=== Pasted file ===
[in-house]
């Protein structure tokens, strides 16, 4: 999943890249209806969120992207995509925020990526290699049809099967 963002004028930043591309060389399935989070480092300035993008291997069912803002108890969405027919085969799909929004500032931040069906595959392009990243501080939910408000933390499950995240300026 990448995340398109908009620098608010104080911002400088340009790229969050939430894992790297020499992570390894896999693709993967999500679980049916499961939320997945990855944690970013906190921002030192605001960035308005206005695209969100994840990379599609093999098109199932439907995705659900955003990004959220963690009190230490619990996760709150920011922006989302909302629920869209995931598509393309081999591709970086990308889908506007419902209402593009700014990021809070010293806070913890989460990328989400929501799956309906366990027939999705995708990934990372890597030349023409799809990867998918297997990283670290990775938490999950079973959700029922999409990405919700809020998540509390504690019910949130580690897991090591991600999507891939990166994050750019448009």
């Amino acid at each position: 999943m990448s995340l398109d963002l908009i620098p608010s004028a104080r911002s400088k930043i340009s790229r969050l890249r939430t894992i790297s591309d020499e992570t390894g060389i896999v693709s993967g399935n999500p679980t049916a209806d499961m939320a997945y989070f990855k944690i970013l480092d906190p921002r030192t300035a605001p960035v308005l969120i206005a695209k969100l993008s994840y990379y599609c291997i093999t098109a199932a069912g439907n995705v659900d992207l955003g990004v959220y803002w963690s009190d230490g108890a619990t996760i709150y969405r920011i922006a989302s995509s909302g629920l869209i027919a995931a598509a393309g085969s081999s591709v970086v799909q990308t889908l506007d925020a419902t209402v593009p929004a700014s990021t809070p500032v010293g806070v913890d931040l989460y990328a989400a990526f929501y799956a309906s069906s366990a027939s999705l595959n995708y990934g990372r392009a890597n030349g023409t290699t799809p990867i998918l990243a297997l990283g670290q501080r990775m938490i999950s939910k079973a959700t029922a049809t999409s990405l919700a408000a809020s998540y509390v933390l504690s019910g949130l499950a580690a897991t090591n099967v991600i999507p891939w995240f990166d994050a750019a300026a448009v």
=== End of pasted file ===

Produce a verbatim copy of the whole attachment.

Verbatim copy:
[in-house]
């Protein structure tokens, strides 16, 4: 999943890249209806969120992207995509925020990526290699049809099967 963002004028930043591309060389399935989070480092300035993008291997069912803002108890969405027919085969799909929004500032931040069906595959392009990243501080939910408000933390499950995240300026 990448995340398109908009620098608010104080911002400088340009790229969050939430894992790297020499992570390894896999693709993967999500679980049916499961939320997945990855944690970013906190921002030192605001960035308005206005695209969100994840990379599609093999098109199932439907995705659900955003990004959220963690009190230490619990996760709150920011922006989302909302629920869209995931598509393309081999591709970086990308889908506007419902209402593009700014990021809070010293806070913890989460990328989400929501799956309906366990027939999705995708990934990372890597030349023409799809990867998918297997990283670290990775938490999950079973959700029922999409990405919700809020998540509390504690019910949130580690897991090591991600999507891939990166994050750019448009």
């Amino acid at each position: 999943m990448s995340l398109d963002l908009i620098p608010s004028a104080r911002s400088k930043i340009s790229r969050l890249r939430t894992i790297s591309d020499e992570t390894g060389i896999v693709s993967g399935n999500p679980t049916a209806d499961m939320a997945y989070f990855k944690i970013l480092d906190p921002r030192t300035a605001p960035v308005l969120i206005a695209k969100l993008s994840y990379y599609c291997i093999t098109a199932a069912g439907n995705v659900d992207l955003g990004v959220y803002w963690s009190d230490g108890a619990t996760i709150y969405r920011i922006a989302s995509s909302g629920l869209i027919a995931a598509a393309g085969s081999s591709v970086v799909q990308t889908l506007d925020a419902t209402v593009p929004a700014s990021t809070p500032v010293g806070v913890d931040l989460y990328a989400a990526f929501y799956a309906s069906s366990a027939s999705l595959n995708y990934g990372r392009a890597n030349g023409t290699t799809p990867i998918l990243a297997l990283g670290q501080r990775m938490i999950s939910k079973a959700t029922a049809t999409s990405l919700a408000a809020s998540y509390v933390l504690s019910g949130l499950a580690a897991t090591n099967v991600i999507p891939w995240f990166d994050a750019a300026a448009v």